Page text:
The review of education by Childers in 1851, for instance, found that Victorian schools were not reaching up to a third of children in towns and did not reach up to half of children in suburbs (Barcan 1980). On top of this, Australia was at the other end of the earth from institutions from which either a flow of talented teachers or quality teaching supplies relevant to colonial conditions could come. Private education or sending children back home was an option, but only if one had the money; quality education was a right only for the wealthy.

Two of these problems were solved by the discovery of gold in Victoria and New South Wales in the early 1850s. The population of both colonies virtually tripled, creating movable towns of gold seekers, new domestic demand for foodstuffs and building materials, and new infrastructure, including schools and Mechanics Institutes. The problem was that many professionals, including teachers, abandoned their posts for the goldfields, and rising costs made living difficult for those, mainly women, who stayed. In Tasmania, which had no rush, many towns were decimated, and the dominant Anglican schools struggled to keep their doors open as people left for Victoria.

Funding via denominational boards favored the majority Anglican population, and so re-enforced the status quo. South Australia was the first to discontinue funding in 1851, followed by Tasmania and Western Australia, then Queensland, Victoria, and finally in 1872, New South Wales. With the support of non-conformist Christians, especially Congregationalists and Baptists, State educational policy shifted into the hands of liberal idealists, precisely the sort of ideals that were anathema to the Catholic Church in the wake of Vatican I and the Syllabus of Errors. Reports attacking the quality of denominational education by the Anglican Rusden, and liberal William Wilkins, seemed to support their fears.

Universities did not overcome their distance from the schooling system until the rise of public examinations made their services central to public life. The Oxford and Cambridge examinations were used by many schools, and continued to be used in the Theological colleges, as a way of determining entry and matriculation standards. Without a local demand for a large number of public servants, the British universities continued to have the advantage. The University of Melbourne followed the University of London's model, establishing a Matriculation Examination as early as 1855. Sydney established the Junior and Senior Public Examinations in 1867, opening examination centers around the state in succeeding years. The opening of these examinations to women in 1871 acted as a spur to educational provision for women, and girls grammar schools thus spread across the countryside as a precursor to the opening of university courses to women from 1879. Such schools were part of the great surge in institution building that swept across eastern Australia in the long economic boom between 1865 and 1890. Even the universities, though planted in the 1850s, did not begin to grow significantly until this period: their move into examinations thus made them de facto Boards of Examiners for much of the secondary sector from this time on, cementing a critical place in the development of Australian education. The role of public examinations, and the lack of a Catholic tertiary alternative, was a major element in uniting the various systems of education as they developed separate lives from 1880.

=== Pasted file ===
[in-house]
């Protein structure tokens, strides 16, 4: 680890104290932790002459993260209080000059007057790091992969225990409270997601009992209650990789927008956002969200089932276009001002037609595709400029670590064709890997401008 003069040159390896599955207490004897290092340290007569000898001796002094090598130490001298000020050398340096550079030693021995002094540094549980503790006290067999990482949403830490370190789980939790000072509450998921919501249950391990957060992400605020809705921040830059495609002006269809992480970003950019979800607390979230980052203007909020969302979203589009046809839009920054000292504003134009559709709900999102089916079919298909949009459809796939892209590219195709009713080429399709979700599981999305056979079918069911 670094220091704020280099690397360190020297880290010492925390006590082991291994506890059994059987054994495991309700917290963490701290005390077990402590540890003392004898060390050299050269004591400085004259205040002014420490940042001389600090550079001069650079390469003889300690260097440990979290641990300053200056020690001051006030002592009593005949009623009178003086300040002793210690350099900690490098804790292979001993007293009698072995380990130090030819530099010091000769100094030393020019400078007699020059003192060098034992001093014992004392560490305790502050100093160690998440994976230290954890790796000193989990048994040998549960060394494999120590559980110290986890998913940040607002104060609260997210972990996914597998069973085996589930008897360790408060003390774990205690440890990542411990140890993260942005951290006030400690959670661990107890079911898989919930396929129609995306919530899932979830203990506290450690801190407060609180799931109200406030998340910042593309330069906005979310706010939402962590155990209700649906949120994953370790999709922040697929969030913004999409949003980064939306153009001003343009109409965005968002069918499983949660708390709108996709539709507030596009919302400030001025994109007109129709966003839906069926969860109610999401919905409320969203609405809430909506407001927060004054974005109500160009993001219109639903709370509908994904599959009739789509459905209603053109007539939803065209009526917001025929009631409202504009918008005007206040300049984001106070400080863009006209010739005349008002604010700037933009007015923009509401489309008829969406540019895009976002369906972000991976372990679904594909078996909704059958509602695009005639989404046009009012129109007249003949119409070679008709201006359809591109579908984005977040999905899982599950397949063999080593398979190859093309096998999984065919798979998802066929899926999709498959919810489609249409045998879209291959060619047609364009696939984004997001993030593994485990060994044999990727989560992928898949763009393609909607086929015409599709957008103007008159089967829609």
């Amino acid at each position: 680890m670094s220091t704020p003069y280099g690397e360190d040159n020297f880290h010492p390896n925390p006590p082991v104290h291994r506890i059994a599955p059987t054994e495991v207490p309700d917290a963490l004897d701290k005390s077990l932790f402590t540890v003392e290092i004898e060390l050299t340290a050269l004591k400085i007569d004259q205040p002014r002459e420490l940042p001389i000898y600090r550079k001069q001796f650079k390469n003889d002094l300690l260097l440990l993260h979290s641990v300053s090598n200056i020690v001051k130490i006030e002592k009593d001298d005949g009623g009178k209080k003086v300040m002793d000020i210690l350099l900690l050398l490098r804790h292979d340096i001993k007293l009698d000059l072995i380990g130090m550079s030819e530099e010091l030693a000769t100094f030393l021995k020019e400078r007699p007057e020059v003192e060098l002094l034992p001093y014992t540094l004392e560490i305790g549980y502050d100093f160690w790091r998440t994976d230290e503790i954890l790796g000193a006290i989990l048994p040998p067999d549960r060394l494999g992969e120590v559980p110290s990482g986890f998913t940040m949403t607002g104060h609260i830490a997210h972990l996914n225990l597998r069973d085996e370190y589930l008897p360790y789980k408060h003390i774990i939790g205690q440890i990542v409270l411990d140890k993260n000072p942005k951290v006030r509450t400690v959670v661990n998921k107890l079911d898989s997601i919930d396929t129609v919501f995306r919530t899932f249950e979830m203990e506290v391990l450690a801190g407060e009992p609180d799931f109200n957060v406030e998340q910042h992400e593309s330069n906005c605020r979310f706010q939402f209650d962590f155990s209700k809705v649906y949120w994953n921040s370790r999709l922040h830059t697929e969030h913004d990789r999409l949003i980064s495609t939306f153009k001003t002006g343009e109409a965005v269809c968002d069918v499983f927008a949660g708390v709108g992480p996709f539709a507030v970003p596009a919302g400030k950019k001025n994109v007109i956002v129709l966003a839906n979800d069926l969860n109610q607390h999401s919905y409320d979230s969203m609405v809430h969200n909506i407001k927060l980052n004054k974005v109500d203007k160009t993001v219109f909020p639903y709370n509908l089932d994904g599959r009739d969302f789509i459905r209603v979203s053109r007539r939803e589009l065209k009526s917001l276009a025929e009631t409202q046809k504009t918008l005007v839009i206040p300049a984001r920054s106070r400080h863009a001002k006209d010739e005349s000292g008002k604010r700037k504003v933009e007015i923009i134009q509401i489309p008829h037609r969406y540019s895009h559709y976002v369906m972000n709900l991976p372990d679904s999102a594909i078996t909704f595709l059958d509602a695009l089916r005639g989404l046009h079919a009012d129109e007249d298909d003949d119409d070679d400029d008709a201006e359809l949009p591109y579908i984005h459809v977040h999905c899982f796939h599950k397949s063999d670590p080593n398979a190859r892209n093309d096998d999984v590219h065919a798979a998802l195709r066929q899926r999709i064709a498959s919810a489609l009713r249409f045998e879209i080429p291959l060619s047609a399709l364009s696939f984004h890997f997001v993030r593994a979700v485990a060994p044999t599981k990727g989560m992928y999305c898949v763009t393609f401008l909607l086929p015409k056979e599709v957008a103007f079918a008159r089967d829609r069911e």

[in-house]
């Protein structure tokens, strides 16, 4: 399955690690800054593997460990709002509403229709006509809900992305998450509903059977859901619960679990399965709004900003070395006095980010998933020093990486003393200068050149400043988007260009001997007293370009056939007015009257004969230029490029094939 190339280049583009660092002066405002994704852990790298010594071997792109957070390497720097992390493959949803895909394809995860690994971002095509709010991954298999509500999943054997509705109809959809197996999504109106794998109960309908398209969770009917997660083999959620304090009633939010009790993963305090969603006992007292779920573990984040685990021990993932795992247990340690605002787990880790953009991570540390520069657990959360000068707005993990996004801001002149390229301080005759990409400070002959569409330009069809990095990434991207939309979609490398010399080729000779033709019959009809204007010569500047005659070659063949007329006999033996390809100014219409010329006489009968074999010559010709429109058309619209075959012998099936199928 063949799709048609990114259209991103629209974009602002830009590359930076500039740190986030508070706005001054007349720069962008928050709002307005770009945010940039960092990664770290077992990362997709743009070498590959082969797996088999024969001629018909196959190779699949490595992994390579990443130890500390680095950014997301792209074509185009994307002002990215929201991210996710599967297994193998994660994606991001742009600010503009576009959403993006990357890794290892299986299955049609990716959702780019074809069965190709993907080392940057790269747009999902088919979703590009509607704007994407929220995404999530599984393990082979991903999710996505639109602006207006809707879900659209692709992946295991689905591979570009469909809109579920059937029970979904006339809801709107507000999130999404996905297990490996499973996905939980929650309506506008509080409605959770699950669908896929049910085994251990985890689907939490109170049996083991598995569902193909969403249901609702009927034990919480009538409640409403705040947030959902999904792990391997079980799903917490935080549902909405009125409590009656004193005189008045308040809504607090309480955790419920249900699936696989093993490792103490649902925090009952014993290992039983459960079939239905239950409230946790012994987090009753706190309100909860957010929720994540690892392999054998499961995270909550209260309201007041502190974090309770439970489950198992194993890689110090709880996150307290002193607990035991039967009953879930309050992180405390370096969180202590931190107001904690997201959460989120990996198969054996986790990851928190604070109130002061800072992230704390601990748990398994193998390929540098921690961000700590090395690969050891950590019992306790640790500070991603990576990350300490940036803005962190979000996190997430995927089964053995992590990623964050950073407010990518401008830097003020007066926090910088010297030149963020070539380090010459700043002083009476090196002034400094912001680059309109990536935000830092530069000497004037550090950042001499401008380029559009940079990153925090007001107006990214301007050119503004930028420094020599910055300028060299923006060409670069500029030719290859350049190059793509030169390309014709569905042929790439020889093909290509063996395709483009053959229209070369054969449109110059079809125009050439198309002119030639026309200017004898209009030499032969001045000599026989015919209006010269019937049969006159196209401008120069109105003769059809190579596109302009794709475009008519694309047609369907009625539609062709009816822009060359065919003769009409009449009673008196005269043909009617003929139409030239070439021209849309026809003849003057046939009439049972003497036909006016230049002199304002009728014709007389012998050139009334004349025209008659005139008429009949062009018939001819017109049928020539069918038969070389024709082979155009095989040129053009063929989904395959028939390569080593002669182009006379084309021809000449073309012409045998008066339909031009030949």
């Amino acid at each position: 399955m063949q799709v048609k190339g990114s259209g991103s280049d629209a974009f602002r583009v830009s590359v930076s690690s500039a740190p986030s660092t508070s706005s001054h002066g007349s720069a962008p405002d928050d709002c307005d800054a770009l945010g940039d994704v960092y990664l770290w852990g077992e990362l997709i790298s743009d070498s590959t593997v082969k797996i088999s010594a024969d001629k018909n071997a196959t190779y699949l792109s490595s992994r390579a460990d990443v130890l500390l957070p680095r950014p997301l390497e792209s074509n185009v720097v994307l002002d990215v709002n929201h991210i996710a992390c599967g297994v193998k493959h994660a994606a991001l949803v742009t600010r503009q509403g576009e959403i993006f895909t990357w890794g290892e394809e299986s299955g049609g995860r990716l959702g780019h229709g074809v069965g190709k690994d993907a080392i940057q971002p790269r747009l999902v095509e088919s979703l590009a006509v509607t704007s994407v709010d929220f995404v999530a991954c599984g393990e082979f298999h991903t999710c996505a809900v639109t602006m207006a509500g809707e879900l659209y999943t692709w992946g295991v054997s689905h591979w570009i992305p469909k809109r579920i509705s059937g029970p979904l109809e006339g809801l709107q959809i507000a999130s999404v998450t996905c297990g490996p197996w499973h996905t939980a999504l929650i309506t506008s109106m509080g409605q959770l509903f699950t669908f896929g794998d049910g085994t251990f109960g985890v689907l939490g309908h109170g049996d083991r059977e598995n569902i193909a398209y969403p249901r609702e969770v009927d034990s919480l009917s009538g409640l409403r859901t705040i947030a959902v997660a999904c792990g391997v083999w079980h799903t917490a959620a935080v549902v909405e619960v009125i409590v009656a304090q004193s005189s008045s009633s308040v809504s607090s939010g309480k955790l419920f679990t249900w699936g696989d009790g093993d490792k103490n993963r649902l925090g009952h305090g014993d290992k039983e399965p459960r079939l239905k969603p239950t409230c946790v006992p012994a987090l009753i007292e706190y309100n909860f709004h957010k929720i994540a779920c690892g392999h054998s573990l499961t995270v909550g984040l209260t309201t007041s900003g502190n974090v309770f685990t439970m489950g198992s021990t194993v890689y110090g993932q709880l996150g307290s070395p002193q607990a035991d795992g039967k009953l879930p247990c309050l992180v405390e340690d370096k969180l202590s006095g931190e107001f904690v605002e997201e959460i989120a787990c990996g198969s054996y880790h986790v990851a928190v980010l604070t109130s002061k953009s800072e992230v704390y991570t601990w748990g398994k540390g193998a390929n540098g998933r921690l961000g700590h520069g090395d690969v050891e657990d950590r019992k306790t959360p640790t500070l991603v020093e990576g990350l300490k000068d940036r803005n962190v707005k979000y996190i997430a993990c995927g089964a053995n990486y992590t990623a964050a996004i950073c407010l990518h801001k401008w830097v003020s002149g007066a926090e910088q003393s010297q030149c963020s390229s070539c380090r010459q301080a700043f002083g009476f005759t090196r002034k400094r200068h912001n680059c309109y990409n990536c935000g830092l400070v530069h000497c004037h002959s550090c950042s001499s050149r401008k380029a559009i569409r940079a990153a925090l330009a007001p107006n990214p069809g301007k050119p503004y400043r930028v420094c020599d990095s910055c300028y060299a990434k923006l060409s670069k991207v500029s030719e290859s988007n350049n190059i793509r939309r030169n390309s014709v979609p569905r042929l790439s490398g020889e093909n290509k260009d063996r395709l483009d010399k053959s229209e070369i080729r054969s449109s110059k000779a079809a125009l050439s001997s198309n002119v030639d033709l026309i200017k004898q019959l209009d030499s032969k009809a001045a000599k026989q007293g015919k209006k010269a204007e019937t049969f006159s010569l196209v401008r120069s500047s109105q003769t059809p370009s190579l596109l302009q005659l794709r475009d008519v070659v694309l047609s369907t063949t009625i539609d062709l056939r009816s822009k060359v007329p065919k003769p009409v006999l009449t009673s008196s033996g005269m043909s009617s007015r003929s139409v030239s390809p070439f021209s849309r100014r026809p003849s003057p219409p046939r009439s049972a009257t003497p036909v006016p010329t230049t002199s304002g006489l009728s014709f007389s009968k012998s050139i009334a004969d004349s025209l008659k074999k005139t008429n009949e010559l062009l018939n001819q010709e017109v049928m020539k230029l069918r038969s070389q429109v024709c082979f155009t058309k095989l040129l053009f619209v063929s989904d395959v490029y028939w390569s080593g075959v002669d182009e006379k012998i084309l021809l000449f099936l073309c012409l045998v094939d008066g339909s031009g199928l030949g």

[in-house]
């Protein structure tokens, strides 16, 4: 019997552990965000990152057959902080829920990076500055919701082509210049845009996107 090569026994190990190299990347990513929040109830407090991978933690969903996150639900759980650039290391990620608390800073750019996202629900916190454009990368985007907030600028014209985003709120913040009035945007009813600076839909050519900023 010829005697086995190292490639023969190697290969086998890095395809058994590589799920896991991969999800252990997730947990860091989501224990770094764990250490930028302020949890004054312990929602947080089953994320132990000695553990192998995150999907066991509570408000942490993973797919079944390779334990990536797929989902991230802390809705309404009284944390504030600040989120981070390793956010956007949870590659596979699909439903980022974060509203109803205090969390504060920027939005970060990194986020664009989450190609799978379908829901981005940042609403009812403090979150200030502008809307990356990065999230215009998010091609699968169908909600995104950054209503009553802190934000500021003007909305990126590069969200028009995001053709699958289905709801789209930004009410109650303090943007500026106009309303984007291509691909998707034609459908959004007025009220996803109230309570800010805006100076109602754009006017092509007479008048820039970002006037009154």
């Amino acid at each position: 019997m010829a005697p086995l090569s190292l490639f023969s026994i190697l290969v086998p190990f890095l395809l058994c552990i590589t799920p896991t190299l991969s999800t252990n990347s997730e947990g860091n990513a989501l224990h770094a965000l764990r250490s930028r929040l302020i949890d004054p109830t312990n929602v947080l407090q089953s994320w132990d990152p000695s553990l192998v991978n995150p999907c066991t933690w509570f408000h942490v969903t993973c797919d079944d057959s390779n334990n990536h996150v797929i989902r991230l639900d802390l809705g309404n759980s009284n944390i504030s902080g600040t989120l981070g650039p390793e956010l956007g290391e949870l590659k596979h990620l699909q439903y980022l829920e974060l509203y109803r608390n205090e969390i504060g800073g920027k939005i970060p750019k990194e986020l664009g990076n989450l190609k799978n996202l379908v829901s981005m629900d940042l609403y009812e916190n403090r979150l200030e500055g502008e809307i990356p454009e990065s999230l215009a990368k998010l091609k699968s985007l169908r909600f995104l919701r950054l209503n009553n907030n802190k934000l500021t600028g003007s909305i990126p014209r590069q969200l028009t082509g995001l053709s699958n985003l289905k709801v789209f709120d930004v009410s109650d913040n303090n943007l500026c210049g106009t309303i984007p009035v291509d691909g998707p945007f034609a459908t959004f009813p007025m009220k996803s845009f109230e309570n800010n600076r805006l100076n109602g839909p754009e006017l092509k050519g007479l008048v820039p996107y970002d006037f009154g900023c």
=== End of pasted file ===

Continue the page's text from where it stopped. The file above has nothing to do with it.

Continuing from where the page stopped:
The period of 1880-1900 was the period of implementation for these strategies of free, secular, and compulsory education. Making education compulsory did not necessarily mean that students would attend, but the legislative strengthening of education departments in pursuit of the goal of universal literacy was the result. With the extension and bureaucratization of government services generally in Australia, came the irony of democracy producing a stronger and stronger center. In time, education and health would be swept up into an effective welfare system.

The economic boom of the period had several effects. It gave money to the universities with additional resources (often in the form of religiously based colleges) flowing from the great pastoral fortunes made in the period. The same fortunes also endowed the great private grammar schools, even while the small private academies were eliminated through advancing government regulation and service. The systematic expansion of Presbyterian and Methodist Ladies Colleges was a major contributor to the expansion of the grammar school form. They were a concern of the State because they contributed to the provision of advanced education in rural areas. These, together with state agricultural high schools, some of which were residential, began to push the regional country private academies out of existence, though they could never replace correspondence education for the more remote areas. Australian primary and secondary education thus took on a threefold form: Catholic, low-feepaying, private; Catholic and Protestant grammar schools (such as Trinity and St. Ignatius in Sydney or in Brisbane); and an expanding state system that was finally able to reach out to the distant rural towns. The boom also allowed the rise of a wealthy urban professional class, feeding more pragmatic university courses such as economics, law, and medicine for which schools were founded in all the major universities.

Australia - Constitutional Legal Foundations [next]

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over 4 years ago

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This site is very informative . It is helpful for searchers who are looking a topic about Australia and its history. Thanks for this information .